Death-bed vigils make theorists of us all. Words are for the living; aghast, we watch as our own words seal the dying one out of the human community. Language reclaims the identity it gave. But there is still consciousness there, stripped of what it took to be life by life, as the not-yet-bereft prepare for the absence of one who has not utterly gone. Tarn’s eloquence on our last liminality is formidable. Elegies grouped in the section entitled “Amicus Curiae” take the measure of the slash in the texture of our lives. We are given only the initials of the memorialized. These lost ones are approached in a manner both fleeting and direct. The poet’s manner reminds us that they have already been internalized, and are now figures in an ongoing inner colloquy. These works do not spend themselves in grieving. Some of the dead, such as Kafka, are recognizable. His parable of the gate and the suppliant before it, called up in ARC 25, is worth keeping in mind as an especially resonant precursor to the spiritual ambitions of this text. These lost lives in “Amicus Curiae” afford a partial self-portrait of the narrator. Identities blur in what amounts to a kind of inner argument about knowledge and achievement. ARC 23 contends with Paul Celan, another expert in the mapping of cultures and histories, Celan presents a troubling vision of what the poet can expect whose ambition is to reach the edge of words. Tarn writes: “And what you knew before you figured word, or while you met it, or even afterward, how does that clothe when winter want blows cold? Nothing prevents you from a turn of page: but, look, they troup again, closer this time, informed by page before, threatened by page to come. Many a page to come weighs on your knees: scarcely a winter blanket to your desperation?” (p. 42)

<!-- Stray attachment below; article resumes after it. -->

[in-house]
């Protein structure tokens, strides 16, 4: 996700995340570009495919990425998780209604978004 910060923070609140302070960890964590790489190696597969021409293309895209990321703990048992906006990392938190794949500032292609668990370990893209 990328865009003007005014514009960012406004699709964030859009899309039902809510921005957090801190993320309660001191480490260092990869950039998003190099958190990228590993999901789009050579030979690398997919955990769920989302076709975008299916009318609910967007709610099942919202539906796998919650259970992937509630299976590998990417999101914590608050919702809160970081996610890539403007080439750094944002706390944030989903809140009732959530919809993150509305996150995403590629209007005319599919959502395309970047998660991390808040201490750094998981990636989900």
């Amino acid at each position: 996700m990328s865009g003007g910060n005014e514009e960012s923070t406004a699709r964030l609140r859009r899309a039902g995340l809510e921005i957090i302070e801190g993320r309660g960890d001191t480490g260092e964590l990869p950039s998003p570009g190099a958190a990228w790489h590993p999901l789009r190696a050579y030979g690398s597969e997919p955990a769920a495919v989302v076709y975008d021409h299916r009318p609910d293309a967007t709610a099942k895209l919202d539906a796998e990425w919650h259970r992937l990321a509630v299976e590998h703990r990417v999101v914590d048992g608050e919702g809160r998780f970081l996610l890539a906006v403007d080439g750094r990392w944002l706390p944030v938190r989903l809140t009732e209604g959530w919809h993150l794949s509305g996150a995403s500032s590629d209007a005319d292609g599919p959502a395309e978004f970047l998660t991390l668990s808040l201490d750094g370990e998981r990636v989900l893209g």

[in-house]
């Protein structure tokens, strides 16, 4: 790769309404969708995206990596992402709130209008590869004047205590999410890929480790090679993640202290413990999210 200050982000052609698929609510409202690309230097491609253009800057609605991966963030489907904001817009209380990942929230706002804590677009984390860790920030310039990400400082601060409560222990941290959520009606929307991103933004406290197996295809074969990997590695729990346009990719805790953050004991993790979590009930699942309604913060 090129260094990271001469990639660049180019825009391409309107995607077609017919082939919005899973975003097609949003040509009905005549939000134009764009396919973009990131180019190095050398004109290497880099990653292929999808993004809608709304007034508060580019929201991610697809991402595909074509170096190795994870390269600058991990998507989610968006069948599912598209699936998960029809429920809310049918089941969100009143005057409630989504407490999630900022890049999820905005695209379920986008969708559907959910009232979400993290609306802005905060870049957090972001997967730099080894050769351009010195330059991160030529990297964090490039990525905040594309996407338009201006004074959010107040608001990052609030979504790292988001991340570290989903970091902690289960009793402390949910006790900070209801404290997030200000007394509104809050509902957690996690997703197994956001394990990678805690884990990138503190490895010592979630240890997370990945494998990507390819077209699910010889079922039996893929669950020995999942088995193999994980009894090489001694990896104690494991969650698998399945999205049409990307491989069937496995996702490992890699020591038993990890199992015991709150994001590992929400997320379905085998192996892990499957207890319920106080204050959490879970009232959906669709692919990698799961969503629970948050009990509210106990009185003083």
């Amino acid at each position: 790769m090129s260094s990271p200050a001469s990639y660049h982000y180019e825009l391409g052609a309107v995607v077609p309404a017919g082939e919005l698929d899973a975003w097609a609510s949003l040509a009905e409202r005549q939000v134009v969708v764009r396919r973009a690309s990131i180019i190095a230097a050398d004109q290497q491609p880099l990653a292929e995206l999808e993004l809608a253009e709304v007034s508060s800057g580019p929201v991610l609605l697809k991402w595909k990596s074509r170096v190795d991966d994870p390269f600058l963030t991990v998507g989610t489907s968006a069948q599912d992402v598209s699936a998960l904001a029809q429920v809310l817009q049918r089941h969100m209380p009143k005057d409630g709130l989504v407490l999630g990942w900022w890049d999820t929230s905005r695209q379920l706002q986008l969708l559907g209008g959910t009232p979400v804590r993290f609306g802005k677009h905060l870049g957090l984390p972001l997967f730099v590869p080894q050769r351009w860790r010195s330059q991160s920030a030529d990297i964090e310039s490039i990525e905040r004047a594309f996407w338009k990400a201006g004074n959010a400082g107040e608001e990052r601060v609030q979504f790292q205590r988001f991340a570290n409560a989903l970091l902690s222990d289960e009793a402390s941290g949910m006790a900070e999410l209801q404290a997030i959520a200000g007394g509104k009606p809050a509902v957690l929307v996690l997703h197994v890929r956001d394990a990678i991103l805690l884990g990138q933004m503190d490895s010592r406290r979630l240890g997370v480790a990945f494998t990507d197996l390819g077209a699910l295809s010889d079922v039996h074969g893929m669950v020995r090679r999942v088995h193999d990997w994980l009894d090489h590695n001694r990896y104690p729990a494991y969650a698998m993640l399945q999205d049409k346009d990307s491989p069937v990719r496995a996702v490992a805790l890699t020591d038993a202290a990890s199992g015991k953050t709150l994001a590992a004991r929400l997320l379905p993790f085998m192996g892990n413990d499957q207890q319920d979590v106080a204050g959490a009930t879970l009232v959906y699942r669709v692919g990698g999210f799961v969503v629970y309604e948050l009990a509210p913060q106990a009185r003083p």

This interrogatory note recalls the marvelous incantation of the opening suite, the title of which, “The Man of Music,” points toward the Orphic cast of much of the poem’s finest utterance. Questions begin the book, and seep through it. The authorial presence evaluates all. Thus the particular density of The Architextures,combining as it does the many styles that have won a place in Tarn’s writing, the ethnographic, the meditative, notebook renderings, declamation from the heights, as we sense the poet retesting the conventions of representation. Each ARC has both a primacy and a feel, an architexture. The substitution in Tam’s title, texture for tecture, constitutes a warning, that shape not distract us from the feel, of the “very one life we were destined for.” But also the text compels us to feel for the shape of our lives. The dictionary gives a subordinate meaning for the word arc:“the part of a circle which a heavenly body appears to pass through, above or below the horizon.” This seems in keeping with the quest of the poem for the compass of the unseen. The arc that is also the promise. The arc that is also the ark into which the world is gathered.


The first text called up by The Architextures is a foundational legend for early modernism, and for a whole lot else, a legend Tarn has configured obsessively throughout many poems, the Eleusinian mysteries. These ancient devotions to Demeter pointed to the possibility of a world beyond the world. Tarn is not alone in arguing that we no longer have the chance to go to the underworld and win our way back — the underworld is coming to us. But among his contemporaries of the chthonic, Tarn seems most resolute in preserving some sense of a divinized feminine presence, a beloved who has been at times Persephone, Eurydice, the Shekinah, or an earthly wife or lover, but always what Stevens might have called “the interior paramour.”